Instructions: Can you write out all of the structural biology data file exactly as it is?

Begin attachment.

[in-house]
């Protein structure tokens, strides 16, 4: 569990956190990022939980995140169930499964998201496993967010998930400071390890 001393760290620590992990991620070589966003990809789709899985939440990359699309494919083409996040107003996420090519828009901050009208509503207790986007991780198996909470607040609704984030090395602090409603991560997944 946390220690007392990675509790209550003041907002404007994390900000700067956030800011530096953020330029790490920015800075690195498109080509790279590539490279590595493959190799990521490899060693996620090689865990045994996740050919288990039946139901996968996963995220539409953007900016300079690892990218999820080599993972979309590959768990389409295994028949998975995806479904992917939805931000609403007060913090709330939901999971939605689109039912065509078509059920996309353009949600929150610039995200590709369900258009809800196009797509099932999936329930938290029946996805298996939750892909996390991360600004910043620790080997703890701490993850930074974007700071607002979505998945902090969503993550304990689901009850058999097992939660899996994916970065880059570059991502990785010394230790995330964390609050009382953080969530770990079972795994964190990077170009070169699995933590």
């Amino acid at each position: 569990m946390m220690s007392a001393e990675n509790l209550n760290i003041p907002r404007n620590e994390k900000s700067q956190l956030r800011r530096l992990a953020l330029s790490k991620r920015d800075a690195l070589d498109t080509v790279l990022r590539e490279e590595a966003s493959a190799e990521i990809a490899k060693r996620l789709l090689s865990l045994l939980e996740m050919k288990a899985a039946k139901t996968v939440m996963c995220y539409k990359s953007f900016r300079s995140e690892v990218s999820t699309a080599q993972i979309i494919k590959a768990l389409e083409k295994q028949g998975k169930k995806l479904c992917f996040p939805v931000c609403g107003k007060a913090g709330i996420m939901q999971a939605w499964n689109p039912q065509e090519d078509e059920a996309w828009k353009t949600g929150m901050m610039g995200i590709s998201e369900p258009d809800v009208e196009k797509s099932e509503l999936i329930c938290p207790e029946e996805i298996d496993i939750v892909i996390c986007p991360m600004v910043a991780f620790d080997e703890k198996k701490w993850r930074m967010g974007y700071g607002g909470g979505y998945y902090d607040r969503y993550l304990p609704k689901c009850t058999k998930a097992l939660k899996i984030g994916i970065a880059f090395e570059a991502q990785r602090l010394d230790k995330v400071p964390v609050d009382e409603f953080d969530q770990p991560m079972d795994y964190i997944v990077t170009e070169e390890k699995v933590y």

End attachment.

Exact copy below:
[in-house]
């Protein structure tokens, strides 16, 4: 569990956190990022939980995140169930499964998201496993967010998930400071390890 001393760290620590992990991620070589966003990809789709899985939440990359699309494919083409996040107003996420090519828009901050009208509503207790986007991780198996909470607040609704984030090395602090409603991560997944 946390220690007392990675509790209550003041907002404007994390900000700067956030800011530096953020330029790490920015800075690195498109080509790279590539490279590595493959190799990521490899060693996620090689865990045994996740050919288990039946139901996968996963995220539409953007900016300079690892990218999820080599993972979309590959768990389409295994028949998975995806479904992917939805931000609403007060913090709330939901999971939605689109039912065509078509059920996309353009949600929150610039995200590709369900258009809800196009797509099932999936329930938290029946996805298996939750892909996390991360600004910043620790080997703890701490993850930074974007700071607002979505998945902090969503993550304990689901009850058999097992939660899996994916970065880059570059991502990785010394230790995330964390609050009382953080969530770990079972795994964190990077170009070169699995933590």
């Amino acid at each position: 569990m946390m220690s007392a001393e990675n509790l209550n760290i003041p907002r404007n620590e994390k900000s700067q956190l956030r800011r530096l992990a953020l330029s790490k991620r920015d800075a690195l070589d498109t080509v790279l990022r590539e490279e590595a966003s493959a190799e990521i990809a490899k060693r996620l789709l090689s865990l045994l939980e996740m050919k288990a899985a039946k139901t996968v939440m996963c995220y539409k990359s953007f900016r300079s995140e690892v990218s999820t699309a080599q993972i979309i494919k590959a768990l389409e083409k295994q028949g998975k169930k995806l479904c992917f996040p939805v931000c609403g107003k007060a913090g709330i996420m939901q999971a939605w499964n689109p039912q065509e090519d078509e059920a996309w828009k353009t949600g929150m901050m610039g995200i590709s998201e369900p258009d809800v009208e196009k797509s099932e509503l999936i329930c938290p207790e029946e996805i298996d496993i939750v892909i996390c986007p991360m600004v910043a991780f620790d080997e703890k198996k701490w993850r930074m967010g974007y700071g607002g909470g979505y998945y902090d607040r969503y993550l304990p609704k689901c009850t058999k998930a097992l939660k899996i984030g994916i970065a880059f090395e570059a991502q990785r602090l010394d230790k995330v400071p964390v609050d009382e409603f953080d969530q770990p991560m079972d795994y964190i997944v990077t170009e070169e390890k699995v933590y």